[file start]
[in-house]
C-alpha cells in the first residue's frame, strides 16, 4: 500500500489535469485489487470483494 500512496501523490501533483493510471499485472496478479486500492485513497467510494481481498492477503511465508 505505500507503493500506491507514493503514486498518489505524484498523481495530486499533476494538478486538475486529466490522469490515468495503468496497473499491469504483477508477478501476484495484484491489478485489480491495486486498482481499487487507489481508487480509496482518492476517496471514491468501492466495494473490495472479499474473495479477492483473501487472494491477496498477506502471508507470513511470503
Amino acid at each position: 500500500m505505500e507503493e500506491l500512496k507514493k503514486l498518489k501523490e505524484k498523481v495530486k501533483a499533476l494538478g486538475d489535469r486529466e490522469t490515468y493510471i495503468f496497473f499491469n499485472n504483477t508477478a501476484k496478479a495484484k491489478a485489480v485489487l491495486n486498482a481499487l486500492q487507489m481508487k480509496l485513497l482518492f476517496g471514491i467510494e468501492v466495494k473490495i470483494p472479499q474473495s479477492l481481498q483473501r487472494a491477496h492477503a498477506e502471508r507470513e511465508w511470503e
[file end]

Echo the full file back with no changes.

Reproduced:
[in-house]
C-alpha cells in the first residue's frame, strides 16, 4: 500500500489535469485489487470483494 500512496501523490501533483493510471499485472496478479486500492485513497467510494481481498492477503511465508 505505500507503493500506491507514493503514486498518489505524484498523481495530486499533476494538478486538475486529466490522469490515468495503468496497473499491469504483477508477478501476484495484484491489478485489480491495486486498482481499487487507489481508487480509496482518492476517496471514491468501492466495494473490495472479499474473495479477492483473501487472494491477496498477506502471508507470513511470503
Amino acid at each position: 500500500m505505500e507503493e500506491l500512496k507514493k503514486l498518489k501523490e505524484k498523481v495530486k501533483a499533476l494538478g486538475d489535469r486529466e490522469t490515468y493510471i495503468f496497473f499491469n499485472n504483477t508477478a501476484k496478479a495484484k491489478a485489480v485489487l491495486n486498482a481499487l486500492q487507489m481508487k480509496l485513497l482518492f476517496g471514491i467510494e468501492v466495494k473490495i470483494p472479499q474473495s479477492l481481498q483473501r487472494a491477496h492477503a498477506e502471508r507470513e511465508w511470503e